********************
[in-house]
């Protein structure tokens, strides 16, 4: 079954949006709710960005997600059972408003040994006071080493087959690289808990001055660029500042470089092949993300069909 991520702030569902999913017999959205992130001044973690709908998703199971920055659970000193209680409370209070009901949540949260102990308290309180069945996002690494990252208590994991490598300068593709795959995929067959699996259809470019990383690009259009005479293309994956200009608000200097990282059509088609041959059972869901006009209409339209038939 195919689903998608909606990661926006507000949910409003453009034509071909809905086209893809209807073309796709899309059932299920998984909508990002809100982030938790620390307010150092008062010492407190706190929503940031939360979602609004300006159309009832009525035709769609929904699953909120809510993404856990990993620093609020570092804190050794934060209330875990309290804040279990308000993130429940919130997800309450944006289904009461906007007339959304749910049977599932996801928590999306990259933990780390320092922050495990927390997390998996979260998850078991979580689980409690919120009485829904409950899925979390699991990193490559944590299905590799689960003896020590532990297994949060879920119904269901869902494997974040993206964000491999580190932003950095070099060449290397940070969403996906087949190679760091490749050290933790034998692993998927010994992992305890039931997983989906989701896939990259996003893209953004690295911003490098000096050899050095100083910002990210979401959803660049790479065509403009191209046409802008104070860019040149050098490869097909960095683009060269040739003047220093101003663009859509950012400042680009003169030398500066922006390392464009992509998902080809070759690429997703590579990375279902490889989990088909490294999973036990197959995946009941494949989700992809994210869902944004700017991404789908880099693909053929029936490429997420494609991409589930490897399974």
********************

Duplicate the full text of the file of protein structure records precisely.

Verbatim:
[in-house]
């Protein structure tokens, strides 16, 4: 079954949006709710960005997600059972408003040994006071080493087959690289808990001055660029500042470089092949993300069909 991520702030569902999913017999959205992130001044973690709908998703199971920055659970000193209680409370209070009901949540949260102990308290309180069945996002690494990252208590994991490598300068593709795959995929067959699996259809470019990383690009259009005479293309994956200009608000200097990282059509088609041959059972869901006009209409339209038939 195919689903998608909606990661926006507000949910409003453009034509071909809905086209893809209807073309796709899309059932299920998984909508990002809100982030938790620390307010150092008062010492407190706190929503940031939360979602609004300006159309009832009525035709769609929904699953909120809510993404856990990993620093609020570092804190050794934060209330875990309290804040279990308000993130429940919130997800309450944006289904009461906007007339959304749910049977599932996801928590999306990259933990780390320092922050495990927390997390998996979260998850078991979580689980409690919120009485829904409950899925979390699991990193490559944590299905590799689960003896020590532990297994949060879920119904269901869902494997974040993206964000491999580190932003950095070099060449290397940070969403996906087949190679760091490749050290933790034998692993998927010994992992305890039931997983989906989701896939990259996003893209953004690295911003490098000096050899050095100083910002990210979401959803660049790479065509403009191209046409802008104070860019040149050098490869097909960095683009060269040739003047220093101003663009859509950012400042680009003169030398500066922006390392464009992509998902080809070759690429997703590579990375279902490889989990088909490294999973036990197959995946009941494949989700992809994210869902944004700017991404789908880099693909053929029936490429997420494609991409589930490897399974």